With what eyes must Providence have looked down upon this tremendous accumulation of guilt, this hideous abuse of the power of European knowledge and wealth over the miserable African; and with what solemn justice may it not have answered the cry of the blood out of the ground! The vengeance of Heaven on individuals is wisely, in most instances, put beyond human discovery. But for nations there is no judgment to come, no great after-reckoning to make all straight, and vindicate the ways of God to man. They must be punished here; and it might be neither difficult nor unproductive of the best knowledge, the Christian's faith in the ever-waking and resistless control of Providence,-to trace the punishment of this enormous crime in Europe. The slave-trade, perhaps, lost America to England, and the crime was thus punished at its height, and within view of the spot where it was committed. But our crime was done in ignorance; the people of this kingdom had known little of its nature; and they required only to know it, to wash their hands of the stain. It may have been for this reason, that, of all unsuccessful wars, the American was the least marked with national loss; and that, of all abscissions of empire, the independence of the United States was the most rapid

ly converted into national advantage.—But it is upon the kingdoms which, in the face of perfect knowledge, in scorn of remonstrances that might wake the stones to feel, in treacherous evasion of treaties, in defiance of even the base bargains in which they exacted the money of this country to buy off the blood of the African, have still carried on the trade, that undisguised and unmitigated vengeance may have fallen, and be still falling.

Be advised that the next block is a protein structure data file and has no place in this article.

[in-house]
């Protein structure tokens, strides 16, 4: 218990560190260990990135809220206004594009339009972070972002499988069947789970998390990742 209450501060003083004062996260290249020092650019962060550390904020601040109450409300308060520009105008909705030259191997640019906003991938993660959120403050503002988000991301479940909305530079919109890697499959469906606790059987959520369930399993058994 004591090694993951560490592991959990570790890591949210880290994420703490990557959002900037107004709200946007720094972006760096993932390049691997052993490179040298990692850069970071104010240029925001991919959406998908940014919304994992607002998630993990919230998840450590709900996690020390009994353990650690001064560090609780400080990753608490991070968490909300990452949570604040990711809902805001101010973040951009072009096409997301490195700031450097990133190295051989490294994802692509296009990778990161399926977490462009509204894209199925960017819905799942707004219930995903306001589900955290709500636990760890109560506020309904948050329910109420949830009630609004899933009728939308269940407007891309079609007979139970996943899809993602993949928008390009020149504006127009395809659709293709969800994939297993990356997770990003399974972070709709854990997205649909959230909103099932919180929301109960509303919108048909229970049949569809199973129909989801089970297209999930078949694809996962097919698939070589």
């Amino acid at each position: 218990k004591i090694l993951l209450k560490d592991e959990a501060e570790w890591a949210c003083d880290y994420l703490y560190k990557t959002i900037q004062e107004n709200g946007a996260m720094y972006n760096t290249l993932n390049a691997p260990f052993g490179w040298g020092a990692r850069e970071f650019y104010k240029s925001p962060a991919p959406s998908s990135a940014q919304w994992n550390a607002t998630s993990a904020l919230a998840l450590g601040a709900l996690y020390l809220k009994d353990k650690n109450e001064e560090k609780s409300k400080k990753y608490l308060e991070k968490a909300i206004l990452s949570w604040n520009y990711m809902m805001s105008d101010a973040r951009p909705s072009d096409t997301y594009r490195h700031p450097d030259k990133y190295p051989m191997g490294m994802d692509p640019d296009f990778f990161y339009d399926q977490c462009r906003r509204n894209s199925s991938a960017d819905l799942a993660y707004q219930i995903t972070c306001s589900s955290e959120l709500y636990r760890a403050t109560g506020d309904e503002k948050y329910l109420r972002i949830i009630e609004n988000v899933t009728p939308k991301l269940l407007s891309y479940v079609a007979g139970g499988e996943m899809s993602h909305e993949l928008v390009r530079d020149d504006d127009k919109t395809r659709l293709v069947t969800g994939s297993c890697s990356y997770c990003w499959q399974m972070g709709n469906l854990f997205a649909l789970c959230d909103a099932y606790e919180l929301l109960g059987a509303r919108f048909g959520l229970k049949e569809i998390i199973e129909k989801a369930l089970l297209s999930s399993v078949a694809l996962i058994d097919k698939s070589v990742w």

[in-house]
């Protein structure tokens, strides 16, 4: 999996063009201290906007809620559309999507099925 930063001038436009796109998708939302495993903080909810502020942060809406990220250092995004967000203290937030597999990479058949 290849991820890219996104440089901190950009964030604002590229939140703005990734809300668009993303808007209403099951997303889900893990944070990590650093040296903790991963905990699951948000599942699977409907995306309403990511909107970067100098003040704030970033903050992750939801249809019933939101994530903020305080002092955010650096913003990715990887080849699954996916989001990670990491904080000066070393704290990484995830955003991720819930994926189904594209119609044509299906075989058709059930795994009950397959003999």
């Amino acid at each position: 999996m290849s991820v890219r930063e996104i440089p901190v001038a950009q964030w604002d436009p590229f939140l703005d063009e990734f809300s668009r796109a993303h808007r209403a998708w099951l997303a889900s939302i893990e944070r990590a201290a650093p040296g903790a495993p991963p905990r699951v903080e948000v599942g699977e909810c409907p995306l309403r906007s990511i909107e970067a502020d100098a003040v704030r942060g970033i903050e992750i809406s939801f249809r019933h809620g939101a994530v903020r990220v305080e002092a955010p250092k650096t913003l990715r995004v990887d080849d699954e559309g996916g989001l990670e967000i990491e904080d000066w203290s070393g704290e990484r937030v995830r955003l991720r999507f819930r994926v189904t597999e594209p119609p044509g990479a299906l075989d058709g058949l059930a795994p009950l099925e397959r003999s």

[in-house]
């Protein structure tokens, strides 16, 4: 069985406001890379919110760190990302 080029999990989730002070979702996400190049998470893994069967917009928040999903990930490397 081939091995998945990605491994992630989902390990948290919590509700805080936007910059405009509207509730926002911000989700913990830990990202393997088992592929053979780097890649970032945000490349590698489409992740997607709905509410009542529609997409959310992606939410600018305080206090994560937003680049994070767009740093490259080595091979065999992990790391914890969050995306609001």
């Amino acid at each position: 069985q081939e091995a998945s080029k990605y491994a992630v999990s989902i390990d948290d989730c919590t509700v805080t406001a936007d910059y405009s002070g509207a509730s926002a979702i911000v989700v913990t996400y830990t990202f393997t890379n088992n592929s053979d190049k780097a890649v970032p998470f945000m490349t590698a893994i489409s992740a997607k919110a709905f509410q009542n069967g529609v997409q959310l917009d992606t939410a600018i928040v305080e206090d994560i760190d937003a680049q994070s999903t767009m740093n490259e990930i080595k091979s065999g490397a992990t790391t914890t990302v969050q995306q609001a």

The three great slave-traders, whom it has been found impossible to persuade or to restrain, are France, Spain and Portugal. And in what circumstances are the colonies for whose peculiar support this dreadful traffic was carried on? France has totally lost St. Domingo, the finest colony in the world, and her colonial trade is now a cipher. Spain has lost all; Portugal has lost all. Mexico, South America and the Brazils are severed from their old masters for ever. And what have been the especial calamities of the sovereigns of those countries? They have been, all three, expatriated, and the only three. Other sovereigns have suffered temporary evil under the chances of war; but France, Spain and Portugal have exhibited the peculiar shame of three dynasties at once in exile :the Portuguese flying across the sea, to escape from an enemy in its capital, and hide its head in a barbarian land; -the Spanish dethroned, and sent to display its spectacle of mendicant and decrepit royalty through Europe;—and the French doubly undone !

The first effort of Louis XVIII., on his restoration, was to reëstablish the slave-trade. Before twelve months were past, he was flying for his life to the protection of strangers! On the second restoration, the trade was again revived. All representations of its horrors, aggravated as they are now by the lawless rapacity of the foreign traders, were received with mock acquiescence, and real scorn. And where are the Bourbons now?

And what is the peace or the prosperity of the countries that have thus dipped their guilty gains in human miseries?